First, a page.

Long ago at a hardware store far, far away, I made an impulse purchase—a package of three flashlights at an incredible price. They even included brand-name batteries. I should have known better. Within a short time, the big D-cell flashlight dismantled itself at a less-than-opportune time, and shortly afterward the mid-sized C-cell flashlight failed me, too. While it remained intact in an outward sense, the little parts that comprised the switch went awry. Was the Prince of Darkness in the flashlight business now? These were even less dependable than the Lucas electrics on vintage Brit bikes. As the old axiom goes, you get what you pay for.
As another saying goes, burn me once, shame on you; burn me twice, shame on me. I wasn’t getting burned a third time, and so the third flashlight was consigned to the junk drawer. Eventually, two household moves ago, it went into a box along with the rest of that drawer full of odd parts, wiring bits, loose screws, and other little items that seem to have no apparent use. How could a self-respecting biker discard those bits and pieces? Someday, out of that pile, I might pull the critical part to save the world, or at least return a bike to the road.
I also swore off those evil impulse purchases (well, at least when it came to flashlights) and proceeded to buy an indestructible, variable-focus, anodized aluminum flashlight for every bike I own. I even decked them out with carabineers so I could hang them from the bike for hands-free lighting during roadside service sessions. All was good with the world, darkness was forever banished, and time marched on.
A few months back I made a valiant effort to clear some space in the garage for a new riding mower. I unpacked a-dozen-plus boxes that I had moved unopened twice, and after wasting my time sorting through them, all I could save were a few odd fuses and a small AA flashlight. The batteries in it were still good, so I tossed it into the glove box of my truck and forgot about it.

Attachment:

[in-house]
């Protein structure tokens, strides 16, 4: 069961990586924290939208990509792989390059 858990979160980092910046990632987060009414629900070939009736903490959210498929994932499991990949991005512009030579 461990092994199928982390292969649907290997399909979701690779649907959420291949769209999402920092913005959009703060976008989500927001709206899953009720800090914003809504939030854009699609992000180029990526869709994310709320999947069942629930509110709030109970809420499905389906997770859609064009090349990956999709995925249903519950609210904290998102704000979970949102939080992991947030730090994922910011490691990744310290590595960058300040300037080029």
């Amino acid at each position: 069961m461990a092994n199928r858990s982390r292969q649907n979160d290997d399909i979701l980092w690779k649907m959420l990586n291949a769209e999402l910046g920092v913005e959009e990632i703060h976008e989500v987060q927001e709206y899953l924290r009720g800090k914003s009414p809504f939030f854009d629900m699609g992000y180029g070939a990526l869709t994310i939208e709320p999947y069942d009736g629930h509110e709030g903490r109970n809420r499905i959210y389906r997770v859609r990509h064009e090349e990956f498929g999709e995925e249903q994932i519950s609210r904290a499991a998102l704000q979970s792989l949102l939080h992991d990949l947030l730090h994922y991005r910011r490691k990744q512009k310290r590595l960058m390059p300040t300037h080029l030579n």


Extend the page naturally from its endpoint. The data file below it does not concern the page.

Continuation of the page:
Two days ago, I was out running some errands on a fine spring day with my dog Buddy and my truck. Like all dogs and bikers, Buddy likes the feel of the wind on his face and so, after sunset, when we encountered some road construction and a big traffic jam, I dodged off at the exit and decided to give Buddy a ride along the river road. This slower route would bypass all the traffic, keep us moving, and give Buddy a wide range of interesting things to sniff at out the window.
A short way from town in a deserted industrial area, I spotted an older touring bike on the side of the road. It had its flashers on and the rider was peering at the motor in the darkness. I pulled in behind it, put on my four-ways and high beams to illuminate the situation, and hopped out to see if I could help. Seems he had a fuel-delivery related problem, as the bike had been recently serviced for this very same issue. His garage couldn’t come and pick it up, but with some cell-phone advice from his mechanic and the flashlight from my truck, we figured a way to get the bike to run. I followed him as he limped to an open service station at the edge of town where there was light, fresh fuel, and he could be safely off that dark windy road while he sorted out his machine.
He was very thankful for my help and tried to offer me something as a thank you. I politely declined, asking instead that he pass the help along and stop for another stranded biker. He assured me he wasn’t far from home and expected the fresh fuel would make a big improvement. As I got into the truck and started to put the flashlight back into the glove box, I realized he needed it more than I did. I handed it to him out the window and drove off into the night.
Yesterday I bought one of those fancy flashlights for my truck as a replacement. While in the hardware store, I remembered just where that flashlight I gave away came from—it was bought on impulse at another hardware store long ago. Maybe, in this case, I did get more than I paid for. I think I will add one of those cheap flashlights to each vehicle I own; they do have a value, after all.